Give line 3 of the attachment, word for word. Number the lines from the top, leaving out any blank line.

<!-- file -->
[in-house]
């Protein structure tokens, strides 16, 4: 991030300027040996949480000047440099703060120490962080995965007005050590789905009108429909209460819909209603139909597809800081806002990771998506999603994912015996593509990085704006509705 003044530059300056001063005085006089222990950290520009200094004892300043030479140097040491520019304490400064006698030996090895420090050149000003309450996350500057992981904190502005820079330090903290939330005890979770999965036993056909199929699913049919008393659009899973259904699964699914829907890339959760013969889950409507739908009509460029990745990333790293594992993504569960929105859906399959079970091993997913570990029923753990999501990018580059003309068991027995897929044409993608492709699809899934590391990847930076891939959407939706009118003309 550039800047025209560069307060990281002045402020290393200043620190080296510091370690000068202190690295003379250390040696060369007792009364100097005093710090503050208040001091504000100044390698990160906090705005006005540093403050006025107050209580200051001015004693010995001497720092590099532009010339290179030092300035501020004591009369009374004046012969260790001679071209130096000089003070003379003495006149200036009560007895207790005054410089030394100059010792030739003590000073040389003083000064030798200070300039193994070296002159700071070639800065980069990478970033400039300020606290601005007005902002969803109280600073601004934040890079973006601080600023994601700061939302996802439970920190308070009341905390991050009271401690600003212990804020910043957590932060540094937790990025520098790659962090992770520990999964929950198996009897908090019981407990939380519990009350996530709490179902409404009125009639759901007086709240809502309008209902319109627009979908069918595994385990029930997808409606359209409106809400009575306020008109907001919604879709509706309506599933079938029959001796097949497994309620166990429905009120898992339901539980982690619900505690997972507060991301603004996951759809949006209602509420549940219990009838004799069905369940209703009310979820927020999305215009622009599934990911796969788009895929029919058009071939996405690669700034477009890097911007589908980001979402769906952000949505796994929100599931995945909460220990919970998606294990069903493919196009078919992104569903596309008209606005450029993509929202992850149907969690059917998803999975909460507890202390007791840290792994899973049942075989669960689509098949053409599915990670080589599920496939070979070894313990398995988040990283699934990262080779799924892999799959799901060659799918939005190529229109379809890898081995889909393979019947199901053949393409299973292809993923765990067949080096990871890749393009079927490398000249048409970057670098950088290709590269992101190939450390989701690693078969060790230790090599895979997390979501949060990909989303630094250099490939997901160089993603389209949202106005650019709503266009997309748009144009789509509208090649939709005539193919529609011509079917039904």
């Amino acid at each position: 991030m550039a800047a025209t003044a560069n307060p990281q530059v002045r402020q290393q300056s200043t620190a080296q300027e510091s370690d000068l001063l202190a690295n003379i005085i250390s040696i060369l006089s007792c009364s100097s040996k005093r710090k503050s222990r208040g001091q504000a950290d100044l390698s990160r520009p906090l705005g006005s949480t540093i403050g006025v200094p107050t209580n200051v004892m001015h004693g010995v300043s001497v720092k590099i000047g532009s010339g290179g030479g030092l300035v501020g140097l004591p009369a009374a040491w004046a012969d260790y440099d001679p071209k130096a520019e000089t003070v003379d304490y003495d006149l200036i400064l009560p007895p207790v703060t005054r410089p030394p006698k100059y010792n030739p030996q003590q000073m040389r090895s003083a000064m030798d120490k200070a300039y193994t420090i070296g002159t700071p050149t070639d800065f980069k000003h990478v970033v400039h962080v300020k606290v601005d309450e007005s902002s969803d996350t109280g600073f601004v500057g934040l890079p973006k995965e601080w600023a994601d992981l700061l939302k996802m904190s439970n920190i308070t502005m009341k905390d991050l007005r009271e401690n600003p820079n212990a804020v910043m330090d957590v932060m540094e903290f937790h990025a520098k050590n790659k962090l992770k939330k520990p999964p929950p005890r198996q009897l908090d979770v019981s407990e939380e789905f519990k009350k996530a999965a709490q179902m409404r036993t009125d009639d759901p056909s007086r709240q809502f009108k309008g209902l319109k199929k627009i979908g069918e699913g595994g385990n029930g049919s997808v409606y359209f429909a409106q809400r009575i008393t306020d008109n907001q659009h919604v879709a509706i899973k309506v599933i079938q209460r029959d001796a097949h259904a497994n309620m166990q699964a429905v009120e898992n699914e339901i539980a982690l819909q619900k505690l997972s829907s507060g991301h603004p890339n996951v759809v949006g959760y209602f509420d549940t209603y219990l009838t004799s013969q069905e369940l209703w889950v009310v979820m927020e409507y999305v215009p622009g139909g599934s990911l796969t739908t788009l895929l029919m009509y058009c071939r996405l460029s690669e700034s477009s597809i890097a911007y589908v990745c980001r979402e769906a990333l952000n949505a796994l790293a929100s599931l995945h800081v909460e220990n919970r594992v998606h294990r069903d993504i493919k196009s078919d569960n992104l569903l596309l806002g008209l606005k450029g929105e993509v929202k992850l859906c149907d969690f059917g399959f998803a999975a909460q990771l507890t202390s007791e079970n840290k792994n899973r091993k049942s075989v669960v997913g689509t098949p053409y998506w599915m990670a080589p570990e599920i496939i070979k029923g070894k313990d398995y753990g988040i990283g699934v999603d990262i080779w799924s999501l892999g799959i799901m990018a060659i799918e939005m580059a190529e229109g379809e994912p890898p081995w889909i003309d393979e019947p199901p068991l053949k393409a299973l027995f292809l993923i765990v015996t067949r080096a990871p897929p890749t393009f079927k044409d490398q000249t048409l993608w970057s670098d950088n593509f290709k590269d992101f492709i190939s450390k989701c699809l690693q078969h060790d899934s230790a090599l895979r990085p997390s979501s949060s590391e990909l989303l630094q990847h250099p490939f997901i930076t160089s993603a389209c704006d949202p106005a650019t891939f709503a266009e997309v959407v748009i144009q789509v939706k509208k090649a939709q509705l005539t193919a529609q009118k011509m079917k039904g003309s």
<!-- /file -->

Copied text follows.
């Amino acid at each position: 991030m550039a800047a025209t003044a560069n307060p990281q530059v002045r402020q290393q300056s200043t620190a080296q300027e510091s370690d000068l001063l202190a690295n003379i005085i250390s040696i060369l006089s007792c009364s100097s040996k005093r710090k503050s222990r208040g001091q504000a950290d100044l390698s990160r520009p906090l705005g006005s949480t540093i403050g006025v200094p107050t209580n200051v004892m001015h004693g010995v300043s001497v720092k590099i000047g532009s010339g290179g030479g030092l300035v501020g140097l004591p009369a009374a040491w004046a012969d260790y440099d001679p071209k130096a520019e000089t003070v003379d304490y003495d006149l200036i400064l009560p007895p207790v703060t005054r410089p030394p006698k100059y010792n030739p030996q003590q000073m040389r090895s003083a000064m030798d120490k200070a300039y193994t420090i070296g002159t700071p050149t070639d800065f980069k000003h990478v970033v400039h962080v300020k606290v601005d309450e007005s902002s969803d996350t109280g600073f601004v500057g934040l890079p973006k995965e601080w600023a994601d992981l700061l939302k996802m904190s439970n920190i308070t502005m009341k905390d991050l007005r009271e401690n600003p820079n212990a804020v910043m330090d957590v932060m540094e903290f937790h990025a520098k050590n790659k962090l992770k939330k520990p999964p929950p005890r198996q009897l908090d979770v019981s407990e939380e789905f519990k009350k996530a999965a709490q179902m409404r036993t009125d009639d759901p056909s007086r709240q809502f009108k309008g209902l319109k199929k627009i979908g069918e699913g595994g385990n029930g049919s997808v409606y359209f429909a409106q809400r009575i008393t306020d008109n907001q659009h919604v879709a509706i899973k309506v599933i079938q209460r029959d001796a097949h259904a497994n309620m166990q699964a429905v009120e898992n699914e339901i539980a982690l819909q619900k505690l997972s829907s507060g991301h603004p890339n996951v759809v949006g959760y209602f509420d549940t209603y219990l009838t004799s013969q069905e369940l209703w889950v009310v979820m927020e409507y999305v215009p622009g139909g599934s990911l796969t739908t788009l895929l029919m009509y058009c071939r996405l460029s690669e700034s477009s597809i890097a911007y589908v990745c980001r979402e769906a990333l952000n949505a796994l790293a929100s599931l995945h800081v909460e220990n919970r594992v998606h294990r069903d993504i493919k196009s078919d569960n992104l569903l596309l806002g008209l606005k450029g929105e993509v929202k992850l859906c149907d969690f059917g399959f998803a999975a909460q990771l507890t202390s007791e079970n840290k792994n899973r091993k049942s075989v669960v997913g689509t098949p053409y998506w599915m990670a080589p570990e599920i496939i070979k029923g070894k313990d398995y753990g988040i990283g699934v999603d990262i080779w799924s999501l892999g799959i799901m990018a060659i799918e939005m580059a190529e229109g379809e994912p890898p081995w889909i003309d393979e019947p199901p068991l053949k393409a299973l027995f292809l993923i765990v015996t067949r080096a990871p897929p890749t393009f079927k044409d490398q000249t048409l993608w970057s670098d950088n593509f290709k590269d992101f492709i190939s450390k989701c699809l690693q078969h060790d899934s230790a090599l895979r990085p997390s979501s949060s590391e990909l989303l630094q990847h250099p490939f997901i930076t160089s993603a389209c704006d949202p106005a650019t891939f709503a266009e997309v959407v748009i144009q789509v939706k509208k090649a939709q509705l005539t193919a529609q009118k011509m079917k039904g003309s």